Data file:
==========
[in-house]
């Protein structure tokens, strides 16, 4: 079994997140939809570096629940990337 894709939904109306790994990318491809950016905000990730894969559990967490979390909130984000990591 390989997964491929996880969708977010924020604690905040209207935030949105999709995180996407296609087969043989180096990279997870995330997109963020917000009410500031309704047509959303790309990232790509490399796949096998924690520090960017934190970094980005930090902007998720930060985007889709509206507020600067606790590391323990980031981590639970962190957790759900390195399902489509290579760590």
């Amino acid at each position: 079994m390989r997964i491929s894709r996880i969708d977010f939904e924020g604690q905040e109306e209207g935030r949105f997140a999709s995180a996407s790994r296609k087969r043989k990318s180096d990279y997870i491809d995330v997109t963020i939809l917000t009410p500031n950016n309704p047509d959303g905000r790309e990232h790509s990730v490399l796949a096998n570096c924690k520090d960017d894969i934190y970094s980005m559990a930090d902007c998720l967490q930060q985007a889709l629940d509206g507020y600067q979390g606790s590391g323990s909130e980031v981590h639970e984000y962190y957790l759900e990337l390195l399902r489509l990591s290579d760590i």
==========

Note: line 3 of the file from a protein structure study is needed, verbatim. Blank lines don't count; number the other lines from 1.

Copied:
């Amino acid at each position: 079994m390989r997964i491929s894709r996880i969708d977010f939904e924020g604690q905040e109306e209207g935030r949105f997140a999709s995180a996407s790994r296609k087969r043989k990318s180096d990279y997870i491809d995330v997109t963020i939809l917000t009410p500031n950016n309704p047509d959303g905000r790309e990232h790509s990730v490399l796949a096998n570096c924690k520090d960017d894969i934190y970094s980005m559990a930090d902007c998720l967490q930060q985007a889709l629940d509206g507020y600067q979390g606790s590391g323990s909130e980031v981590h639970e984000y962190y957790l759900e990337l390195l399902r489509l990591s290579d760590i």